Doesn’t it just drag your butt when you read something and it sticks with you for so long that you have to respond to it at some point in the vain hope that it will get it out of your system. Well, that is what has happened to me over the past couple of weeks ever since I read this most excellent post by Holley Perry over at ChasingDestino – Reading that post urged me to comment and if you click this link it will take you to the comment that I made. Well, that comment has stuck with me ever since and has now forced me to write this. (more…)
Over on It’s Just A Ride I made mention that I had started the process of embarking on a few new creative things. Mostly this involves writing as my efforts at visual art (outside of my stuttering photography) is poor to damnable. I am pulling together a few ideas, but the one thing that is playing a big part in my creative thinking is Music.
Right from when I was old enough to hear, music played a big part in my upbringing. At 3 years old I “conducted” my Dad’s brass band in a concert in a Pub beer garden. When I got older (12/13) I started taking lessons in Brass (I played pretty much every Brass Band instrument going.. I sucked at all of them.) I moved on a couple of years later to Drumming. Animal was always my favourite Muppet and banging the skins always appealed to me. I joined a Marching Band in the town I grew up in. I got a good grounding in how to keep time and the basics of drumming. The problem was, I couldn’t remember anything I was taught.. so I made it up and hoped no one noticed to much. For the regimented part of stick work, I made sure I was in time with everyone else so as not to look out of place, but the actual playing.. I drummed to my own tune.
I should have realised then that my musical aspirations were severely limited and I should probably look for a more “suitable” outlet for my creativity. There was one small problem in all of this though.
My Dad was a musician from the age of 12. He was taught music at school by the same teacher who taught me in the same school my Dad went too. My Dad played in the local Brass Band for god knows how many years. It was part of him. I doubt he ever would have called himself a musician, but in hindsight I can look back and say most assuredly, he was. He may never have written an original piece of music, but I do know that he could transcribe music from one instrument to another with relative ease. He was the one that taught me the C scale on the Cornet. He wrote the scale out on a chalk board that I had gotten for Christmas one year. Each night he would sit with me and help me practice for a few minutes before dinner. He did the same for my Brother.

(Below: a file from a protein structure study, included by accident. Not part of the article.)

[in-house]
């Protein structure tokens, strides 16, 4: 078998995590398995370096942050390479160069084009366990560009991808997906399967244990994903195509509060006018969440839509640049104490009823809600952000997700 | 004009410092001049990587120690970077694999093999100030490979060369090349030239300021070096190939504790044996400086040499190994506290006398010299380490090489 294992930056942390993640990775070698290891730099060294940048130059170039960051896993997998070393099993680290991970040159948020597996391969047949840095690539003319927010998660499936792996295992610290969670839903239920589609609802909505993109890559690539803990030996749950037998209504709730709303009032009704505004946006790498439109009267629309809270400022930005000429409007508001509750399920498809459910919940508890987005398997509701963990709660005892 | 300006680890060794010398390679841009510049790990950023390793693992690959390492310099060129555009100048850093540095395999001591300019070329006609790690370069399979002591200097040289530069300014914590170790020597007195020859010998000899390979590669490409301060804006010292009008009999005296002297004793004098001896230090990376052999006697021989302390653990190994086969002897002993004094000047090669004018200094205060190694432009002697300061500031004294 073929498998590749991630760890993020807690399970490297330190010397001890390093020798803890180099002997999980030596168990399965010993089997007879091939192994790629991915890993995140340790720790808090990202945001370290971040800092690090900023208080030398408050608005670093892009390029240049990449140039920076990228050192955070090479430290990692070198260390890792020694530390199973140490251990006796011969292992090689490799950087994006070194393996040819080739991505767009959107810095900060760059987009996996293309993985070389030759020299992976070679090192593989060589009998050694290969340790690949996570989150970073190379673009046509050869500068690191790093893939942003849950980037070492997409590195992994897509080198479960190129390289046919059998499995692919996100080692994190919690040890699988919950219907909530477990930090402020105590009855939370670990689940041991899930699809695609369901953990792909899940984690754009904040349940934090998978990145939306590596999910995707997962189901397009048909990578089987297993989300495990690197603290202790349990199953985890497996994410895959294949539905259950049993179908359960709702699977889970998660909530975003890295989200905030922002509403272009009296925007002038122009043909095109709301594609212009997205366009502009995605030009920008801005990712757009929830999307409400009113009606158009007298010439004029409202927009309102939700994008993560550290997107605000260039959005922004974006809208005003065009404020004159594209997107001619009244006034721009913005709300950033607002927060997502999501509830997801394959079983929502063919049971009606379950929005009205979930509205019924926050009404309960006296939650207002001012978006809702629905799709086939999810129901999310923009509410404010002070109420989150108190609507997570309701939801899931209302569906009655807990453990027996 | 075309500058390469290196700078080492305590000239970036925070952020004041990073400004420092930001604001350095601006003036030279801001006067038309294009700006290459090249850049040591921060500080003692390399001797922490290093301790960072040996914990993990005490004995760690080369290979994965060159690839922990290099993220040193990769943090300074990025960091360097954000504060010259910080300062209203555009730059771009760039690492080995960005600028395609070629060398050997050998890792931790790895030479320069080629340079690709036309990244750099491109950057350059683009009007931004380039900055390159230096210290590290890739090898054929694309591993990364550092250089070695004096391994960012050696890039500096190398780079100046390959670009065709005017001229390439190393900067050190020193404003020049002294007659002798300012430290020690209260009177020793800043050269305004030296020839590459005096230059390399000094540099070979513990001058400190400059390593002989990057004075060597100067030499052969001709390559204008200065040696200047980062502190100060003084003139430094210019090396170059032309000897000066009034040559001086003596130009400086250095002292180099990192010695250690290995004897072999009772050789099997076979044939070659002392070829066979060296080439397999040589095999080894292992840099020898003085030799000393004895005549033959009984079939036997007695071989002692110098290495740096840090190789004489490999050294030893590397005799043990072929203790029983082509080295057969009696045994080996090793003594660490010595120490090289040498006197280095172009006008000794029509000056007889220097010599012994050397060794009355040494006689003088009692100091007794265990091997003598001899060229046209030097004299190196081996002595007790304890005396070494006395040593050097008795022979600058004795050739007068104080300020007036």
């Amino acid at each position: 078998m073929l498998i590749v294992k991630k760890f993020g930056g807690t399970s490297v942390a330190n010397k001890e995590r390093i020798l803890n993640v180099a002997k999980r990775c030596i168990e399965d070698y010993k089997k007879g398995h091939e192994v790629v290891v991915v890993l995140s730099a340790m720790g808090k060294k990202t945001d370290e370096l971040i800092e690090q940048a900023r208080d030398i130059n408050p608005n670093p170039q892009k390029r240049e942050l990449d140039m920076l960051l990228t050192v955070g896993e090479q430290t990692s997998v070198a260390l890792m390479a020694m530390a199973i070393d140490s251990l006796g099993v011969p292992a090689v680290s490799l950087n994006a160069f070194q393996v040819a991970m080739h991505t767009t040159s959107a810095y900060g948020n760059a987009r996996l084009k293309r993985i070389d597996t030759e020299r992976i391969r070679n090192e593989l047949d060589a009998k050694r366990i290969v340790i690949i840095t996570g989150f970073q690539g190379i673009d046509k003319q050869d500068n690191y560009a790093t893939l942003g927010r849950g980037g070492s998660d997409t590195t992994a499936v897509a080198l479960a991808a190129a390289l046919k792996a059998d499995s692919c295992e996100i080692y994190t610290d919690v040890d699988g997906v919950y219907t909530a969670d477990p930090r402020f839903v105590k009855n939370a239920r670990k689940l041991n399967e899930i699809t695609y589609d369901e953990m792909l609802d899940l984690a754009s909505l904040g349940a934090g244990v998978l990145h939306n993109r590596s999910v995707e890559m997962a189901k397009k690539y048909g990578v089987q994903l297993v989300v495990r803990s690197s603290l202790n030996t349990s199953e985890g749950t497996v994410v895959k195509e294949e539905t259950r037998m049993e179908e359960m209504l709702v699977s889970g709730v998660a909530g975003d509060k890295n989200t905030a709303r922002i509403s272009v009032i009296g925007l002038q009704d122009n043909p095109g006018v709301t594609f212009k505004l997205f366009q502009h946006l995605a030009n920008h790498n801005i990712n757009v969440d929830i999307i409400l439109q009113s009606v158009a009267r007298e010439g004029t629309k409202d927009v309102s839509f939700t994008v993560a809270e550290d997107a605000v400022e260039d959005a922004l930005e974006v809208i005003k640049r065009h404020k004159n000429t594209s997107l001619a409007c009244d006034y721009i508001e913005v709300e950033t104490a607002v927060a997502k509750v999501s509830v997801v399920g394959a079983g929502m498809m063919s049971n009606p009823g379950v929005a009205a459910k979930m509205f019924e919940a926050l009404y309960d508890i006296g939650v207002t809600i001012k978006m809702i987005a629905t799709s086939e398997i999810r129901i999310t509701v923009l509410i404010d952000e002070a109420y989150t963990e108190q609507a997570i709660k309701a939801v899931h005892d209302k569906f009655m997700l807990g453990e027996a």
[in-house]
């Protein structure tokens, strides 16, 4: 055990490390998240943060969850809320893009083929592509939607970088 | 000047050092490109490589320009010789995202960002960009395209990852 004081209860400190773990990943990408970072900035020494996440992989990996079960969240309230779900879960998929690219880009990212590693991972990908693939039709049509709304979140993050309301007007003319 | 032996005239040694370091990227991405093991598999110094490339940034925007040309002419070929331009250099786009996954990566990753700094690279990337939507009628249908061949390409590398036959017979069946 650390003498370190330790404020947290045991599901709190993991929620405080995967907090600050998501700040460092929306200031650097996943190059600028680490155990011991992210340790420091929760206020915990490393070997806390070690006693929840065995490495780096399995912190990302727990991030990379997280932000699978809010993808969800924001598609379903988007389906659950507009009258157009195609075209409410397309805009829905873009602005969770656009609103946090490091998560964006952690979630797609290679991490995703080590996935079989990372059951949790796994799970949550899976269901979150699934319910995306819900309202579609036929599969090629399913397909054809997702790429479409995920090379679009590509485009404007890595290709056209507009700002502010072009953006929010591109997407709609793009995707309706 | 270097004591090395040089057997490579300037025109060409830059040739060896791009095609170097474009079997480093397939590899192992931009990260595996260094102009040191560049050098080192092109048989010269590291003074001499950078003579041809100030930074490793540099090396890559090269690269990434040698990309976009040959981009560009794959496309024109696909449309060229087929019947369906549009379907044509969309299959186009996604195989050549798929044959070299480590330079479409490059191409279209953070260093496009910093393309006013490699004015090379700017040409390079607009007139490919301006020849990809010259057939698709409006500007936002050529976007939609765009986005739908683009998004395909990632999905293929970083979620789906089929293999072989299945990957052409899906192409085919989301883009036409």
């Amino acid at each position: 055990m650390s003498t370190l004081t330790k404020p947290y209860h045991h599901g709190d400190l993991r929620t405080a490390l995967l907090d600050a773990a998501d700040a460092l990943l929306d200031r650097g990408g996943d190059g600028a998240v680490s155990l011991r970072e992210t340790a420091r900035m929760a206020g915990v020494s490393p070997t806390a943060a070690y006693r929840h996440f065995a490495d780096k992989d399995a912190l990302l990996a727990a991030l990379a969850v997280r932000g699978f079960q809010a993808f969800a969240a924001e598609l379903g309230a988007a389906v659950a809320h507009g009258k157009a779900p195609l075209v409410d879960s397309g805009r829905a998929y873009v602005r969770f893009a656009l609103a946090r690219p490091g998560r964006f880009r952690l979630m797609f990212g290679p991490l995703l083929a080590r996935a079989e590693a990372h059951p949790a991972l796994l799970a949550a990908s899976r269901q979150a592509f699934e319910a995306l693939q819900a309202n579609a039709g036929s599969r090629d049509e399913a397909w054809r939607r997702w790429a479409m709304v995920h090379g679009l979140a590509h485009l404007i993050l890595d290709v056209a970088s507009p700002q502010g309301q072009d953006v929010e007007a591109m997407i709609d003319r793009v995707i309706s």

I couldn’t give up whatever form of music I was playing. My Dad had invested too much time in the past to make me want to play. I got kicked of the Brass course at school. I had stopped attending the lessons and I had given up taking my instrument (whichever I was favouring that week) home to practice. I guess the teacher couldn’t be bothered with me anymore… he gave the slot I used to take to someone who actually gave a shit. This left me with a bit of a problem.. I no longer had a “proper” instrument to play. I was a drummer with the Marching band.. but I don’t think my Dad took my wanting to be a drummer all that seriously. I knew I would never have my own Drum Kit, the best I got was a Casio Drum synth. It was pretty cool and it sounded close enough to the part that I could use it for when my Brother and I started a rock band with a couple of friends from school.
I left the band just in time for them to go into a studio to make an EP of some self written stuff and a Jimi Hendrix cover. I was more proud listening to that tape than I have ever been listening to any other music. The reason being, my brother was all over that tape. He was still a novice compared to where he is at now. I have mentioned numerous times before that I am so envious of my Brother because of the ease he seems to be able to do anything he sets his hand too. Music, Design and being a great Father. It all comes super natural to him (or so it seems.) I am sure if I could find that tape now and played it to him he would cringe and deny all knowledge of ever playing on it… but it was my favourite release if the year.
Once I stopped playing in the Marching Band and with my Brothers band, I pretty much gave up playing music. I would still drum along with my favourite tunes with my hands on my knees, but that’s about it. That’s when listening to Music became more and more important to me.
As I mentioned earlier, music had always been a big part of my life, but after 16/17 years of age, I pretty much inhaled music on a minute by minute basis. I never left the house without my Walkman and a spare set of batteries.
My creativity that had been filled by making music, quickly shifted to working in the Theatre (you can read about my Theatre exploits in the Limelight stories here here here and here .. it’s an unfinished masterpiece that will probably never get finished..lol.) Working in a Theatre there are a lot of hours where you are in a dark room painting things black or hanging curtains and music (and coffee) helps to pass the time.
It was in one theatre on what was probably a very boring Tuesday evening that I first had a proper real exposure to the band that had dominated my life ever since. Pretty much for the past 17 years Pink Floyd have redefined how I approach music and how I hear the world around me. That boring Tuesday evening was like a beacon on a hill that shines bright. The album in question was The Division Bell. I thought that album was the best thing I had heard in years. That stayed the case for a couple of weeks until I managed to lay my hands on the topic of my next post…
Until Next Time…